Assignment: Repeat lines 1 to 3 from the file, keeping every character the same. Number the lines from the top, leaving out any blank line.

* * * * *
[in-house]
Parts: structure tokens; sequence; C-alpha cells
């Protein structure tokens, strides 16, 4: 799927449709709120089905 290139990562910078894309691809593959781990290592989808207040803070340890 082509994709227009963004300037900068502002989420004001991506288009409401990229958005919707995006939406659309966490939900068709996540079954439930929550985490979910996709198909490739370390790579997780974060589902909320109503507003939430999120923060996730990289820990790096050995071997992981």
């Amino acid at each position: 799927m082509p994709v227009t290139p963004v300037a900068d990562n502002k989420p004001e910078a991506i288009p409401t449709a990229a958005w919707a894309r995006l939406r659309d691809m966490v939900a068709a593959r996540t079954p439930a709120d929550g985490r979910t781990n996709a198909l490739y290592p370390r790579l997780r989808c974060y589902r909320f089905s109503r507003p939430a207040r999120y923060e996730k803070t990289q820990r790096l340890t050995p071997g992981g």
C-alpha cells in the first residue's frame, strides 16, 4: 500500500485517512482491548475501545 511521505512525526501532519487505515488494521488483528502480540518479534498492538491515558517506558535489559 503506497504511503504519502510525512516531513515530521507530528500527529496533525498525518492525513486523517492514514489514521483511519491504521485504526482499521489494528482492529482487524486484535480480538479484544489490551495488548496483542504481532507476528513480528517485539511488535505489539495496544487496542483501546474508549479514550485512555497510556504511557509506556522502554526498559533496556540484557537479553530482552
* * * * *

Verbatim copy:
[in-house]
Parts: structure tokens; sequence; C-alpha cells
């Protein structure tokens, strides 16, 4: 799927449709709120089905 290139990562910078894309691809593959781990290592989808207040803070340890 082509994709227009963004300037900068502002989420004001991506288009409401990229958005919707995006939406659309966490939900068709996540079954439930929550985490979910996709198909490739370390790579997780974060589902909320109503507003939430999120923060996730990289820990790096050995071997992981």